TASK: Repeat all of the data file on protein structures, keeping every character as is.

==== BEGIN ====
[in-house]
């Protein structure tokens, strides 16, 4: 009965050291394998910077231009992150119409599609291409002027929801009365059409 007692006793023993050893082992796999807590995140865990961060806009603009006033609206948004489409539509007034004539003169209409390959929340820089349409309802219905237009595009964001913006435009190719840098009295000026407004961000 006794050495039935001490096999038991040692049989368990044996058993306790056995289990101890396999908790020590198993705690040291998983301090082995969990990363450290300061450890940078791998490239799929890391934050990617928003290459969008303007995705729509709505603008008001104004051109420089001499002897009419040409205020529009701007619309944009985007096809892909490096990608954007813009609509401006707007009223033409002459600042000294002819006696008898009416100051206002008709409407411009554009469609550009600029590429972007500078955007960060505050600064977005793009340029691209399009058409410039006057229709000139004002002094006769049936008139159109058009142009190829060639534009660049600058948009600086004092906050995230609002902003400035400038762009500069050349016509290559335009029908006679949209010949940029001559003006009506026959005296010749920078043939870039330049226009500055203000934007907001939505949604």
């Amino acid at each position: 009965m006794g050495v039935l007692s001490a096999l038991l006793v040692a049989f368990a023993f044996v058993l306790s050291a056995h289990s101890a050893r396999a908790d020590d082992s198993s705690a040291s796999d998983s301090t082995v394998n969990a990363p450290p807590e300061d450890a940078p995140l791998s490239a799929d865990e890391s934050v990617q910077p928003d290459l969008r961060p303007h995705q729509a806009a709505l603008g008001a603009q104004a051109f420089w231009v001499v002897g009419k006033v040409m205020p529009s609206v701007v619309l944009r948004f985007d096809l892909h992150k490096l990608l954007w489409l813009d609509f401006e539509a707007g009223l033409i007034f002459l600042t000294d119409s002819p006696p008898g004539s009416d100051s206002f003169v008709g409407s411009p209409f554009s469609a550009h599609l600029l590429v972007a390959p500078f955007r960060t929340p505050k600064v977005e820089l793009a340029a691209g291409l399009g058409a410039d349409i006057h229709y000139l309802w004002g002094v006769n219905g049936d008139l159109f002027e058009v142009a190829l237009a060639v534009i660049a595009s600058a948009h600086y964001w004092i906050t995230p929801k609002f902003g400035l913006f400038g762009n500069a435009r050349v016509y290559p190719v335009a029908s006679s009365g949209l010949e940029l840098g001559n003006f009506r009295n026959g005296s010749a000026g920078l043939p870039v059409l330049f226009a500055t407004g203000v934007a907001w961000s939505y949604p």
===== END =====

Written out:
[in-house]
């Protein structure tokens, strides 16, 4: 009965050291394998910077231009992150119409599609291409002027929801009365059409 007692006793023993050893082992796999807590995140865990961060806009603009006033609206948004489409539509007034004539003169209409390959929340820089349409309802219905237009595009964001913006435009190719840098009295000026407004961000 006794050495039935001490096999038991040692049989368990044996058993306790056995289990101890396999908790020590198993705690040291998983301090082995969990990363450290300061450890940078791998490239799929890391934050990617928003290459969008303007995705729509709505603008008001104004051109420089001499002897009419040409205020529009701007619309944009985007096809892909490096990608954007813009609509401006707007009223033409002459600042000294002819006696008898009416100051206002008709409407411009554009469609550009600029590429972007500078955007960060505050600064977005793009340029691209399009058409410039006057229709000139004002002094006769049936008139159109058009142009190829060639534009660049600058948009600086004092906050995230609002902003400035400038762009500069050349016509290559335009029908006679949209010949940029001559003006009506026959005296010749920078043939870039330049226009500055203000934007907001939505949604």
């Amino acid at each position: 009965m006794g050495v039935l007692s001490a096999l038991l006793v040692a049989f368990a023993f044996v058993l306790s050291a056995h289990s101890a050893r396999a908790d020590d082992s198993s705690a040291s796999d998983s301090t082995v394998n969990a990363p450290p807590e300061d450890a940078p995140l791998s490239a799929d865990e890391s934050v990617q910077p928003d290459l969008r961060p303007h995705q729509a806009a709505l603008g008001a603009q104004a051109f420089w231009v001499v002897g009419k006033v040409m205020p529009s609206v701007v619309l944009r948004f985007d096809l892909h992150k490096l990608l954007w489409l813009d609509f401006e539509a707007g009223l033409i007034f002459l600042t000294d119409s002819p006696p008898g004539s009416d100051s206002f003169v008709g409407s411009p209409f554009s469609a550009h599609l600029l590429v972007a390959p500078f955007r960060t929340p505050k600064v977005e820089l793009a340029a691209g291409l399009g058409a410039d349409i006057h229709y000139l309802w004002g002094v006769n219905g049936d008139l159109f002027e058009v142009a190829l237009a060639v534009i660049a595009s600058a948009h600086y964001w004092i906050t995230p929801k609002f902003g400035l913006f400038g762009n500069a435009r050349v016509y290559p190719v335009a029908s006679s009365g949209l010949e940029l840098g001559n003006f009506r009295n026959g005296s010749a000026g920078l043939p870039v059409l330049f226009a500055t407004g203000v934007a907001w961000s939505y949604p």